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Review

Author(s): Richard Tiedman


Review by: Richard Tiedman
Source: Tempo, New Series, No. 214, American Music Issue (Oct., 2000), pp. 55-56
Published by: Cambridge University Press
Stable URL: http://www.jstor.org/stable/946503
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Record Reviews 55

HARRIS: Symphony No.8 (San Francisco);

colleagues - Virgil Thomson for one - treated

Symphony No.9; Memories of a Child's Sunday.

his heroic aspirations with ironic asperity. Harris

Albany SO c. David Alan Miller, with Alan

was never able to repeat the overwhelming

Feinberg (pno). Albany TROY 350.

impact of the Third Symphony. The chemistry


of a hit can be difficult to analyse, the potion

Roy Harris advanced to the forefront of

impossible to brew a second time. His Fifth,

American music with a single work. When the


Third Symphony was premiered by Koussevitsky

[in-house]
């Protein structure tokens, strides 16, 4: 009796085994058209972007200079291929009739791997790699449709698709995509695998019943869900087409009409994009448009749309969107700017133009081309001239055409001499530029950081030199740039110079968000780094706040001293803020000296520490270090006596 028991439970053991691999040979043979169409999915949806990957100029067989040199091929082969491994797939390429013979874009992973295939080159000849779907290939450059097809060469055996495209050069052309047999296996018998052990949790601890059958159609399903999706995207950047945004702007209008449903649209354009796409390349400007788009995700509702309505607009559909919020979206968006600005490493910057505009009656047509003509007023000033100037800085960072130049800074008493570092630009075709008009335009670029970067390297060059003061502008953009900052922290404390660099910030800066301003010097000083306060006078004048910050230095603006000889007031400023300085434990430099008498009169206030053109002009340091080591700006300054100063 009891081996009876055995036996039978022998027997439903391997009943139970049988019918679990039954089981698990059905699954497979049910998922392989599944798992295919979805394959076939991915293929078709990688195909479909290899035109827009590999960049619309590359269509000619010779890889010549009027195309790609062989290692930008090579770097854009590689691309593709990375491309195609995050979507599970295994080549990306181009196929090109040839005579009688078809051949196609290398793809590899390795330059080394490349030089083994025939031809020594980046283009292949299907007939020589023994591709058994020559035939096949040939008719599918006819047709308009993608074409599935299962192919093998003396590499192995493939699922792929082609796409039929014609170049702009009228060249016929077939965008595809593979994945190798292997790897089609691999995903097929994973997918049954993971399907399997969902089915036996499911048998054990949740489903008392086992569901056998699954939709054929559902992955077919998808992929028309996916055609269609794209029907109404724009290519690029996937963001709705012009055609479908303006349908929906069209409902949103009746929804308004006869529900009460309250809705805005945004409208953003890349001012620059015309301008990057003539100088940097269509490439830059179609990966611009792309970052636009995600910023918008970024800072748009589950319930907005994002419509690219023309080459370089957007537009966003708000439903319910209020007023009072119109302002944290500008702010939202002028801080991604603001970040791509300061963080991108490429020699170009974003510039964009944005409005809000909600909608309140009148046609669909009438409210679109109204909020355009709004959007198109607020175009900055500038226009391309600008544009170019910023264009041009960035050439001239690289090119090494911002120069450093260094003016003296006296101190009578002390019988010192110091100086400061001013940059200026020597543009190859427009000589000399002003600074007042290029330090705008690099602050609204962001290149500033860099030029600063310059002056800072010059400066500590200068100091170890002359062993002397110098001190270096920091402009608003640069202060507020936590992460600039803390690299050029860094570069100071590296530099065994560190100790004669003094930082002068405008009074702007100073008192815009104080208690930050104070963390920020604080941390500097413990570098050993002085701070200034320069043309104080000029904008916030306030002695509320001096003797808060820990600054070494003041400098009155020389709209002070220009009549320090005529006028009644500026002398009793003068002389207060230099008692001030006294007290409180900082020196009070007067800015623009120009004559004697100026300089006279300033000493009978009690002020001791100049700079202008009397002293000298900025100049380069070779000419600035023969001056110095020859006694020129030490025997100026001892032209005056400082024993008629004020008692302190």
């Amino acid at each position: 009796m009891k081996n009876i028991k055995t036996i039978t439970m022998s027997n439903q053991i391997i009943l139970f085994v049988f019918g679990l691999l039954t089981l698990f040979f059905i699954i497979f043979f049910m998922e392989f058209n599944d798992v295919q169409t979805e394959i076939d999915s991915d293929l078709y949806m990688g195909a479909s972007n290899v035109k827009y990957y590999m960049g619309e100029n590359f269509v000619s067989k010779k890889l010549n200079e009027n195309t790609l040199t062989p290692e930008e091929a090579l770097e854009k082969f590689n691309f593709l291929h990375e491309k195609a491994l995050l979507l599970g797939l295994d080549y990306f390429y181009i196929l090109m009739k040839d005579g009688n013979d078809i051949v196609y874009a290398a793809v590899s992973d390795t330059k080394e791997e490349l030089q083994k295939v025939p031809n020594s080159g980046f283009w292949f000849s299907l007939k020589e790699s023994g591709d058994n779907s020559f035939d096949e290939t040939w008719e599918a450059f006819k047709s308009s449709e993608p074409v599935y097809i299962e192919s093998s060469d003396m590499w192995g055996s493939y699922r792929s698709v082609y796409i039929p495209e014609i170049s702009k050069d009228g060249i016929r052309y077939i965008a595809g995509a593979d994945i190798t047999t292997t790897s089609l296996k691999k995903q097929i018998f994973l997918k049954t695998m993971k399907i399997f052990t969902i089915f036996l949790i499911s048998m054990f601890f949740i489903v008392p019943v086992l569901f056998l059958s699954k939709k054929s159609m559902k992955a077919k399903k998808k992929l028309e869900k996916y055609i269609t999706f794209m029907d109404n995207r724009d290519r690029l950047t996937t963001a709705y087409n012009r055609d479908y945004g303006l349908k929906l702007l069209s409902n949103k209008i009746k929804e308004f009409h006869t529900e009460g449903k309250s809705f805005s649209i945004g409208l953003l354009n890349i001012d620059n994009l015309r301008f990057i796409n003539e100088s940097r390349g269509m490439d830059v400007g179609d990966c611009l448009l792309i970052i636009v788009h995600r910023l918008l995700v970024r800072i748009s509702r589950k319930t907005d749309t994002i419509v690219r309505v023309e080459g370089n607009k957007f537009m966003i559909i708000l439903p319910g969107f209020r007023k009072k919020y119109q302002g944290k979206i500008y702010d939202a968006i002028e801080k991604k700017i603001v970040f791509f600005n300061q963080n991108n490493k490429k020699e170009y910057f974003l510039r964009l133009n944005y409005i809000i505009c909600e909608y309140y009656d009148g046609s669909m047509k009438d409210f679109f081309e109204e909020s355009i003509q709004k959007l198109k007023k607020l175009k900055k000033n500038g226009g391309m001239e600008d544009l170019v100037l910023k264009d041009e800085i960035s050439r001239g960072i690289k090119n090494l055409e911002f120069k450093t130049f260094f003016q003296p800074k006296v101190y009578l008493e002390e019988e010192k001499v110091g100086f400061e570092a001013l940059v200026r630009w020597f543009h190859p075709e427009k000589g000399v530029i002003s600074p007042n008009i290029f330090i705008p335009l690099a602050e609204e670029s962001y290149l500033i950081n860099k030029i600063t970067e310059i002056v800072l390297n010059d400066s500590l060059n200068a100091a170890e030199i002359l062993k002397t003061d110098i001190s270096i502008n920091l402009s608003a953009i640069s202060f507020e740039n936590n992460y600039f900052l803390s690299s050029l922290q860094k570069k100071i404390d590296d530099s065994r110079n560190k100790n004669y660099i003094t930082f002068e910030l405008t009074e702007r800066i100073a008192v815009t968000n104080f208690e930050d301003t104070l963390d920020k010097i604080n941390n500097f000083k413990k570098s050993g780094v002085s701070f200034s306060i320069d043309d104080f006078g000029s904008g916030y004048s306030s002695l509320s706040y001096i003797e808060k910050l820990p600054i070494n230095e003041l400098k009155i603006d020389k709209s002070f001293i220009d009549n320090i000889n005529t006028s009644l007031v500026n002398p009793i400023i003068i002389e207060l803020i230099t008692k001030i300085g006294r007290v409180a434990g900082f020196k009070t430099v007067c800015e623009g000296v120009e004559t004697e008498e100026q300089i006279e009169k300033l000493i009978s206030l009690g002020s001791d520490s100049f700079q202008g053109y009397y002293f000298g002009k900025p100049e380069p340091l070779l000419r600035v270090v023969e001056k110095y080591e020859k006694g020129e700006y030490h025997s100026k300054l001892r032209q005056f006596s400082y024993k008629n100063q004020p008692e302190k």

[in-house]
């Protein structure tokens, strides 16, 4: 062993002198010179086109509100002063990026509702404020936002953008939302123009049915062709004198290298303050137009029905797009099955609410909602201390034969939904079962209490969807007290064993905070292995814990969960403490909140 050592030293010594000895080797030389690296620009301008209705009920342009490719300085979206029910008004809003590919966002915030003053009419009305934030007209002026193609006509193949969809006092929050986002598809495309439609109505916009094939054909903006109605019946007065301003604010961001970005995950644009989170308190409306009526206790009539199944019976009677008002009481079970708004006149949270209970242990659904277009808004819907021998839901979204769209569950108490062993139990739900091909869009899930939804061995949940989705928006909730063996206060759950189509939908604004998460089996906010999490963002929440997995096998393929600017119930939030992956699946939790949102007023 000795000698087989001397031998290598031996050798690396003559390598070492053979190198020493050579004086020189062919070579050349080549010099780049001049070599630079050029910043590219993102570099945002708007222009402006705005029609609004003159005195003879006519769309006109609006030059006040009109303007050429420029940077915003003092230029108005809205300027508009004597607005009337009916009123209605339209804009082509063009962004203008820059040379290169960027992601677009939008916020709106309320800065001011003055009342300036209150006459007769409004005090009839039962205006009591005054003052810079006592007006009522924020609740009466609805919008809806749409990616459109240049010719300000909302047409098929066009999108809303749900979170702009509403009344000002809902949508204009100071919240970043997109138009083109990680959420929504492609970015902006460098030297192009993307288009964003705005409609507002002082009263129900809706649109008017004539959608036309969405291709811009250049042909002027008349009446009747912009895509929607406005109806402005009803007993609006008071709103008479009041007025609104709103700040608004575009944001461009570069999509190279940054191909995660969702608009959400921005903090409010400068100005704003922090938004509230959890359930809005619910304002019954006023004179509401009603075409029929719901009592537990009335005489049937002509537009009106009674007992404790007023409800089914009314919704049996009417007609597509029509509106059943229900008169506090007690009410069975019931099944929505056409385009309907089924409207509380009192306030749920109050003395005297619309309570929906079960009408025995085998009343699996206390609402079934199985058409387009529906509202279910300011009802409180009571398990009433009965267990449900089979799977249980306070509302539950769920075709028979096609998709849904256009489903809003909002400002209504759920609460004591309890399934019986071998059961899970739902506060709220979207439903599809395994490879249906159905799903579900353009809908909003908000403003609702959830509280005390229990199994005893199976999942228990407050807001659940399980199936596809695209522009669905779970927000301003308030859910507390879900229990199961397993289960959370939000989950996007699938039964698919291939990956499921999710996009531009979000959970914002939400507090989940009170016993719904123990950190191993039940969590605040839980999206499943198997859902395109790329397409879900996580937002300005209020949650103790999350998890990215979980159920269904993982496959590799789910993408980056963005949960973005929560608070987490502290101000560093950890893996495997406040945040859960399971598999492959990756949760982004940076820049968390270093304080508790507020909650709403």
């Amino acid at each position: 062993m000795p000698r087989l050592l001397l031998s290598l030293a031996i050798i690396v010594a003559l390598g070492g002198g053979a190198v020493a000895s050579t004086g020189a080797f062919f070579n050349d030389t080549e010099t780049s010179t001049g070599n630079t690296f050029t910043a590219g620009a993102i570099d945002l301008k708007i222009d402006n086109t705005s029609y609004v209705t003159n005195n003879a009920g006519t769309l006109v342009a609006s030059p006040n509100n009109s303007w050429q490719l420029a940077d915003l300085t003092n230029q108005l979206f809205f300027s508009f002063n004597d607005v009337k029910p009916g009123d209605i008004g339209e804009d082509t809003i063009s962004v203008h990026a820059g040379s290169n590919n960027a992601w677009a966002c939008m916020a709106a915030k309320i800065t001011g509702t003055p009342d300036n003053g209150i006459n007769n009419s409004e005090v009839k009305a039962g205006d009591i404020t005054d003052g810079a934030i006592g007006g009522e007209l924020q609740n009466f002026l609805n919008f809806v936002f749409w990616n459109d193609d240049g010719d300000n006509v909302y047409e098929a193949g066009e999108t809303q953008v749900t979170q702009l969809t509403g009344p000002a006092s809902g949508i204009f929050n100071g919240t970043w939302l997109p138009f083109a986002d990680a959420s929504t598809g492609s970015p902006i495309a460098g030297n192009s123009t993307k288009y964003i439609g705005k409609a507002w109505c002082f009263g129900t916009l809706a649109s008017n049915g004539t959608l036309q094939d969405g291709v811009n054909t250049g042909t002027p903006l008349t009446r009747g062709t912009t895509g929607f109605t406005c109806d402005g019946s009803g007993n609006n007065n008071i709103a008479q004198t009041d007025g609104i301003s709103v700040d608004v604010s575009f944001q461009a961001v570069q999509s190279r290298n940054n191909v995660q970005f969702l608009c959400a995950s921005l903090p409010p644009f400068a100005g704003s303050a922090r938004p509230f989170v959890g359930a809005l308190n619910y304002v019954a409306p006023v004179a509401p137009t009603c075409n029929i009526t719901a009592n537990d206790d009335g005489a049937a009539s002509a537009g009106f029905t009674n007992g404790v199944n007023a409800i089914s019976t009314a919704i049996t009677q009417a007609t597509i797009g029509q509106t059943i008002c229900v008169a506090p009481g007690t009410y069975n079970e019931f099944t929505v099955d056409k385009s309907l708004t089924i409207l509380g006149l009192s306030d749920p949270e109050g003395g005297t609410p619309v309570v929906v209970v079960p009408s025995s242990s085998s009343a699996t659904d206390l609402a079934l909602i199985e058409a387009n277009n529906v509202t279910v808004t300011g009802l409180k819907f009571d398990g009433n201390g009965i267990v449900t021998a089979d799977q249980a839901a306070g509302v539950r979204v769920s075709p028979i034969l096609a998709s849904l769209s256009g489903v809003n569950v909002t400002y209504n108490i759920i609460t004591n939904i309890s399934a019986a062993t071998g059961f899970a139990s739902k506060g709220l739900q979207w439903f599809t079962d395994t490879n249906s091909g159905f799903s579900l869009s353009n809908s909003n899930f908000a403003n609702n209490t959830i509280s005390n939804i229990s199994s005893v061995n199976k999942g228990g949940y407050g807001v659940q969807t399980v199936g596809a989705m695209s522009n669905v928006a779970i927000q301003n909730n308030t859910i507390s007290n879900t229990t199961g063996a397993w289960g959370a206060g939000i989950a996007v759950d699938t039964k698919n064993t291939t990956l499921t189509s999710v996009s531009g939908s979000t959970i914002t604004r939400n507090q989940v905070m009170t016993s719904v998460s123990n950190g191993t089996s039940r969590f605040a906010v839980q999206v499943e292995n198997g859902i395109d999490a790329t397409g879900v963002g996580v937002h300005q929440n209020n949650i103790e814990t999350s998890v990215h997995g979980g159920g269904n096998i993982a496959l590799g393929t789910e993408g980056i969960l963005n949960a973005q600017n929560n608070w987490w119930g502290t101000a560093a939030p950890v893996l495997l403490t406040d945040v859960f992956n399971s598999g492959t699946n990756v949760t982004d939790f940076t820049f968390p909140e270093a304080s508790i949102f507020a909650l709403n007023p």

and the Boston Symphony Orchestra in 1939 it

was quickly recognized as a seminal example of


the form. Leading conductors soon took it into
their repertoire, including Toscanini, no less. It

was played abroad and put the American

Symphony on the global map. Recording companies vied to issue Harris's latest works, and by
1940 Aaron Copland could write that Harris 'is
more frequently played, more praised, and more
condemned than any other American composer'.
What is remarkable about Harris is that, despite

Sixth and Seventh symphonies are not markedly


inferior to the Third, yet seldom appear in con-

cert programmes. Indeed, it could be argued


that the Seventh, with it long-spanned opening
passacaglia, its luminous orchestration and the
wealth of rhythmic invention in it second half,
is Harris's finest achievement. It is a far more

sophisticated work than Symphony 1933, only